New techniques used to stop land degradation


Adoption of new technologies in sustainable usage of the natural ecosystem to prevent land degradation and promotion of organic farming systems had yielded successful results in villages in the eastern province.

Six villages in the Addalaichenai DS division of the Ampara District were selected as suitable areas for this project.

Maramalarchy Social Elevation Organisation Chairman U.A.M. Hassan told The Island Financial Review Yesterday that the said areas have the potential for the production of fruits and vegetable crops.

"We obtain water for cultivation from the irrigation channels of the Gal Oya Scheme the source being the gigantic tank the Senanayake Samudraya. The extensive use of agrochemicals in the surrounding area are washed into the irrigation channels and seep into the agricultural and paddy lands and affect the ground water table contaminating the wells of the area as well," he said.

He says this in turn increases the sulphate content of the soil resulting in acidic soils causing `root rot’ of the paddy. Many paddy lands have been abandoned owing to this situation.

Paddy cultivation takes place in both seasons in this area which is termed the `rice bowl’ of the country. Yet the irrigation channels were not providing waters to their full potential for paddy cultivation owing to the heavy clogging by the blooms of water hyacinth. As a result micro nutrient deficiencies occur in paddies becoming more susceptible to pest and diseases.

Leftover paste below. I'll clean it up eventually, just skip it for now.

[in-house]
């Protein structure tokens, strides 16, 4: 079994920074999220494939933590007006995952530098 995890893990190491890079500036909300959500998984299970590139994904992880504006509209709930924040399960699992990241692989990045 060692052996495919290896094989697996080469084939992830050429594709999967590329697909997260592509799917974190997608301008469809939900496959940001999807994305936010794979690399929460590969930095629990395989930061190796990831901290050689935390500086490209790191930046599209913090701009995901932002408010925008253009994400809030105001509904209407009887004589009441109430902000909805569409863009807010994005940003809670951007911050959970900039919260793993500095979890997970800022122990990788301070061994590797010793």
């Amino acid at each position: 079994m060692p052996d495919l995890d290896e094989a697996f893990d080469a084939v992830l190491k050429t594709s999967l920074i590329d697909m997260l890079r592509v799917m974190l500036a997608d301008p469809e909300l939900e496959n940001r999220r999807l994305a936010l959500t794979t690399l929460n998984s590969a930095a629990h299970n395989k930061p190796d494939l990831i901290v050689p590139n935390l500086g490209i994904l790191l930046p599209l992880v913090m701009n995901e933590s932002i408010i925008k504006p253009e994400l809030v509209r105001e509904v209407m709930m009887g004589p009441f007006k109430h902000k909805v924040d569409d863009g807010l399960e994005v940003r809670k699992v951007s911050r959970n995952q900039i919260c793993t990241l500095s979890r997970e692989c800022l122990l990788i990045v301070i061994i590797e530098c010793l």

Human health too is affected as the malaria larvae thrive in the matted vegetation of the water weeds while the rotting vegetation affects the drinking water quality causing gastrointestinal diseases.

The people here have been badly affected by the long drawn out ethnic conflict and armed violence.

In 2004 they were victims of the devastating Tsunami. However, they have gone on with very basic levels of assistance for resettlement which included agricultural tools. Twenty five per cent of the total requirement of fruits and vegetables of the DS division come from these villages. They are unaware of food security and safety or the detrimental effects of agro chemical usage.

Addressing the problem of clearing the irrigation channels of water hyacinth and using this micro nutrient rich vegetation for the manufacture of compost was proposed by the Maramallarchy Social Elevation Organisation. The Organisations Chief Hassan works with all three communities Tamil, Muslim and Sinhalese in the Addalachenai DS division, Amapara. Seven compost sites were to be constructed in cement with the dimensions of 5m x10mx1.3m. The compost would include Water Hyacinth, cow dung, chicken droppings, and other leguminous leaf ingredients such as Grilicidia, Cassava and Margosa leaves.

He says 25000 metric tons of straw harvested from paddy cultivation in the area is not utilized and burnt by the farmers causing a serious environmental hazard. Straw too was to be collected and used for compost solving that problem as well. It was also decided to raise the bunds of the drainage and irrigation channels to six feet in height to make them more resistant to floods.